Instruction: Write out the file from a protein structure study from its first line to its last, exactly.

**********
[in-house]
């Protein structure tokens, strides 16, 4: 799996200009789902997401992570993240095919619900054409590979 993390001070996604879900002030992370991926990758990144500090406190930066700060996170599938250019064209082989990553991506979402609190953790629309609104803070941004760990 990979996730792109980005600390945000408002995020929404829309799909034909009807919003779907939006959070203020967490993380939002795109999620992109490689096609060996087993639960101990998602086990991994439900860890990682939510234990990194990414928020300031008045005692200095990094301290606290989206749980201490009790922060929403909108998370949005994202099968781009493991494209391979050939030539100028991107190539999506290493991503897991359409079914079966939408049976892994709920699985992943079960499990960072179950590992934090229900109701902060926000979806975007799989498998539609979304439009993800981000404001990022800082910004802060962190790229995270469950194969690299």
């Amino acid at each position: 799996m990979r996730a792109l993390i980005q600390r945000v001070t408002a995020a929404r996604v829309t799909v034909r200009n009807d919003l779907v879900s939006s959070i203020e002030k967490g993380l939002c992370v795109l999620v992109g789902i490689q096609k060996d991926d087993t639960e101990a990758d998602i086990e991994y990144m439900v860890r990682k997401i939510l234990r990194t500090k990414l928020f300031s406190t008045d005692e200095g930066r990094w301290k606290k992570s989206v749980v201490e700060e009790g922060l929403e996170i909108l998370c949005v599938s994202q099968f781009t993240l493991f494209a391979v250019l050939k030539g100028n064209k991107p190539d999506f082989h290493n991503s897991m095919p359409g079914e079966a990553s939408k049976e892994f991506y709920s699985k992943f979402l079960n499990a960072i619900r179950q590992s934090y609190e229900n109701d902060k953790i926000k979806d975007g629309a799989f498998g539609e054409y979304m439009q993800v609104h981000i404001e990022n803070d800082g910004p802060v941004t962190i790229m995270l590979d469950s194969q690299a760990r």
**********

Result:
[in-house]
């Protein structure tokens, strides 16, 4: 799996200009789902997401992570993240095919619900054409590979 993390001070996604879900002030992370991926990758990144500090406190930066700060996170599938250019064209082989990553991506979402609190953790629309609104803070941004760990 990979996730792109980005600390945000408002995020929404829309799909034909009807919003779907939006959070203020967490993380939002795109999620992109490689096609060996087993639960101990998602086990991994439900860890990682939510234990990194990414928020300031008045005692200095990094301290606290989206749980201490009790922060929403909108998370949005994202099968781009493991494209391979050939030539100028991107190539999506290493991503897991359409079914079966939408049976892994709920699985992943079960499990960072179950590992934090229900109701902060926000979806975007799989498998539609979304439009993800981000404001990022800082910004802060962190790229995270469950194969690299």
């Amino acid at each position: 799996m990979r996730a792109l993390i980005q600390r945000v001070t408002a995020a929404r996604v829309t799909v034909r200009n009807d919003l779907v879900s939006s959070i203020e002030k967490g993380l939002c992370v795109l999620v992109g789902i490689q096609k060996d991926d087993t639960e101990a990758d998602i086990e991994y990144m439900v860890r990682k997401i939510l234990r990194t500090k990414l928020f300031s406190t008045d005692e200095g930066r990094w301290k606290k992570s989206v749980v201490e700060e009790g922060l929403e996170i909108l998370c949005v599938s994202q099968f781009t993240l493991f494209a391979v250019l050939k030539g100028n064209k991107p190539d999506f082989h290493n991503s897991m095919p359409g079914e079966a990553s939408k049976e892994f991506y709920s699985k992943f979402l079960n499990a960072i619900r179950q590992s934090y609190e229900n109701d902060k953790i926000k979806d975007g629309a799989f498998g539609e054409y979304m439009q993800v609104h981000i404001e990022n803070d800082g910004p802060v941004t962190i790229m995270l590979d469950s194969q690299a760990r």